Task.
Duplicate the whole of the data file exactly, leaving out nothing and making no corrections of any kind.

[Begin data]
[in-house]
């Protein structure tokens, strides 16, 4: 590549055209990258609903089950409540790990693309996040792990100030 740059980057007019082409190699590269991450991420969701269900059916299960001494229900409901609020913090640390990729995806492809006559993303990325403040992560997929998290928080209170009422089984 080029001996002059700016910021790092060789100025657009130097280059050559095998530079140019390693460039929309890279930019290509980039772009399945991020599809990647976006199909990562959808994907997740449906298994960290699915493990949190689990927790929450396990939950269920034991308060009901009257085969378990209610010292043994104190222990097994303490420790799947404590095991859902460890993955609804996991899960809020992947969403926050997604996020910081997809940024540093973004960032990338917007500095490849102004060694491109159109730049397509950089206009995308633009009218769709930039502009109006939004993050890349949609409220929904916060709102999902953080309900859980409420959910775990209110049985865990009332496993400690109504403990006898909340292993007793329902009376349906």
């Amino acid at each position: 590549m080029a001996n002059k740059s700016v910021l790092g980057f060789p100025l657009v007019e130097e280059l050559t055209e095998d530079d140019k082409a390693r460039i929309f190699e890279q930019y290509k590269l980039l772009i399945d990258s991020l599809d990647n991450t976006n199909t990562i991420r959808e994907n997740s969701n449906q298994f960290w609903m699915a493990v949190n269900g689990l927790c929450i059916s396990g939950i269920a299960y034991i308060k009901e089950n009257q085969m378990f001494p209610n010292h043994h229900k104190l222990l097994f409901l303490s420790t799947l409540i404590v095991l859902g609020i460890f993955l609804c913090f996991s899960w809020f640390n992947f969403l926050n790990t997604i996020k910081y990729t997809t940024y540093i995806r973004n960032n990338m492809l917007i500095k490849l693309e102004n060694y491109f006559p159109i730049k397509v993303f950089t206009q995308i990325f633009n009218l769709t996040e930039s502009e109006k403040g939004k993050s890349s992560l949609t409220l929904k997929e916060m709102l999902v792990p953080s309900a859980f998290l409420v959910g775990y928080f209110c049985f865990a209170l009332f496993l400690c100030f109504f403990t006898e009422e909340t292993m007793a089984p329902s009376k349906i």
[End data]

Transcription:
[in-house]
């Protein structure tokens, strides 16, 4: 590549055209990258609903089950409540790990693309996040792990100030 740059980057007019082409190699590269991450991420969701269900059916299960001494229900409901609020913090640390990729995806492809006559993303990325403040992560997929998290928080209170009422089984 080029001996002059700016910021790092060789100025657009130097280059050559095998530079140019390693460039929309890279930019290509980039772009399945991020599809990647976006199909990562959808994907997740449906298994960290699915493990949190689990927790929450396990939950269920034991308060009901009257085969378990209610010292043994104190222990097994303490420790799947404590095991859902460890993955609804996991899960809020992947969403926050997604996020910081997809940024540093973004960032990338917007500095490849102004060694491109159109730049397509950089206009995308633009009218769709930039502009109006939004993050890349949609409220929904916060709102999902953080309900859980409420959910775990209110049985865990009332496993400690109504403990006898909340292993007793329902009376349906």
């Amino acid at each position: 590549m080029a001996n002059k740059s700016v910021l790092g980057f060789p100025l657009v007019e130097e280059l050559t055209e095998d530079d140019k082409a390693r460039i929309f190699e890279q930019y290509k590269l980039l772009i399945d990258s991020l599809d990647n991450t976006n199909t990562i991420r959808e994907n997740s969701n449906q298994f960290w609903m699915a493990v949190n269900g689990l927790c929450i059916s396990g939950i269920a299960y034991i308060k009901e089950n009257q085969m378990f001494p209610n010292h043994h229900k104190l222990l097994f409901l303490s420790t799947l409540i404590v095991l859902g609020i460890f993955l609804c913090f996991s899960w809020f640390n992947f969403l926050n790990t997604i996020k910081y990729t997809t940024y540093i995806r973004n960032n990338m492809l917007i500095k490849l693309e102004n060694y491109f006559p159109i730049k397509v993303f950089t206009q995308i990325f633009n009218l769709t996040e930039s502009e109006k403040g939004k993050s890349s992560l949609t409220l929904k997929e916060m709102l999902v792990p953080s309900a859980f998290l409420v959910g775990y928080f209110c049985f865990a209170l009332f496993l400690c100030f109504f403990t006898e009422e909340t292993m007793a089984p329902s009376k349906i």